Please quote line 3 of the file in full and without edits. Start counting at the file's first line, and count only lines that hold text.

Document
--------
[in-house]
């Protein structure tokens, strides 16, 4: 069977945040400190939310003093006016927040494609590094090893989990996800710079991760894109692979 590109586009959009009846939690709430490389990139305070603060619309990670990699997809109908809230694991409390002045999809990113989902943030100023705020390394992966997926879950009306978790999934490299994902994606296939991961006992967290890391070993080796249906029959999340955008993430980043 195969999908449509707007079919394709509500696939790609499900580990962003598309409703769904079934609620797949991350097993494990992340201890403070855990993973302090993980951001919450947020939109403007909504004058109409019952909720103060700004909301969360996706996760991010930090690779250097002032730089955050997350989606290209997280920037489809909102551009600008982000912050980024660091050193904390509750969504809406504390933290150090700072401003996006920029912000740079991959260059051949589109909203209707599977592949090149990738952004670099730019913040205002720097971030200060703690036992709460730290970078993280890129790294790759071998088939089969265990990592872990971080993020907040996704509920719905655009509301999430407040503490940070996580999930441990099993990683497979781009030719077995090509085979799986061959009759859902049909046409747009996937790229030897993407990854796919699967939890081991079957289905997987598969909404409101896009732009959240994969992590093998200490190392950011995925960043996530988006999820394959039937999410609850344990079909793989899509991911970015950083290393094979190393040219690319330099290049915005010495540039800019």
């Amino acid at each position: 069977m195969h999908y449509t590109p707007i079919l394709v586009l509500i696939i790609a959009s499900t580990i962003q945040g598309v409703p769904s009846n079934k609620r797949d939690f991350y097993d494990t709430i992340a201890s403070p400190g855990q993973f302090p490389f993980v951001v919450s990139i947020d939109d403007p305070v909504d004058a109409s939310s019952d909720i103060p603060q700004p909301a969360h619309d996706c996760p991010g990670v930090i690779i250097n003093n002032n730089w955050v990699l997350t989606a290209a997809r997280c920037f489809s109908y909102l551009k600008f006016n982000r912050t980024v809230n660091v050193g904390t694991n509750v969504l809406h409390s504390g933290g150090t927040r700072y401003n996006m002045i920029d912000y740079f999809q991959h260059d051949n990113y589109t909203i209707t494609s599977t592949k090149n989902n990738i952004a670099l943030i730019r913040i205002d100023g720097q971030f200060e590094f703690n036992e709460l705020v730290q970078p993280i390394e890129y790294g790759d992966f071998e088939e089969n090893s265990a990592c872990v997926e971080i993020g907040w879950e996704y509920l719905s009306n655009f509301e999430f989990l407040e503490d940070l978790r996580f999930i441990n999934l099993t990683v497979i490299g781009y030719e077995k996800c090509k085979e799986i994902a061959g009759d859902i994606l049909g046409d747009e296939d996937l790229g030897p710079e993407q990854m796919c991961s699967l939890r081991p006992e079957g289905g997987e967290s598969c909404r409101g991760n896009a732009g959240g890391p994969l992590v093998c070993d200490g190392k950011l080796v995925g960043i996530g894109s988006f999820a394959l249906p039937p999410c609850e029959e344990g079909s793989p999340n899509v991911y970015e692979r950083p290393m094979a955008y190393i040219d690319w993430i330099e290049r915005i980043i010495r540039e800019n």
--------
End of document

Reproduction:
């Amino acid at each position: 069977m195969h999908y449509t590109p707007i079919l394709v586009l509500i696939i790609a959009s499900t580990i962003q945040g598309v409703p769904s009846n079934k609620r797949d939690f991350y097993d494990t709430i992340a201890s403070p400190g855990q993973f302090p490389f993980v951001v919450s990139i947020d939109d403007p305070v909504d004058a109409s939310s019952d909720i103060p603060q700004p909301a969360h619309d996706c996760p991010g990670v930090i690779i250097n003093n002032n730089w955050v990699l997350t989606a290209a997809r997280c920037f489809s109908y909102l551009k600008f006016n982000r912050t980024v809230n660091v050193g904390t694991n509750v969504l809406h409390s504390g933290g150090t927040r700072y401003n996006m002045i920029d912000y740079f999809q991959h260059d051949n990113y589109t909203i209707t494609s599977t592949k090149n989902n990738i952004a670099l943030i730019r913040i205002d100023g720097q971030f200060e590094f703690n036992e709460l705020v730290q970078p993280i390394e890129y790294g790759d992966f071998e088939e089969n090893s265990a990592c872990v997926e971080i993020g907040w879950e996704y509920l719905s009306n655009f509301e999430f989990l407040e503490d940070l978790r996580f999930i441990n999934l099993t990683v497979i490299g781009y030719e077995k996800c090509k085979e799986i994902a061959g009759d859902i994606l049909g046409d747009e296939d996937l790229g030897p710079e993407q990854m796919c991961s699967l939890r081991p006992e079957g289905g997987e967290s598969c909404r409101g991760n896009a732009g959240g890391p994969l992590v093998c070993d200490g190392k950011l080796v995925g960043i996530g894109s988006f999820a394959l249906p039937p999410c609850e029959e344990g079909s793989p999340n899509v991911y970015e692979r950083p290393m094979a955008y190393i040219d690319w993430i330099e290049r915005i980043i010495r540039e800019n």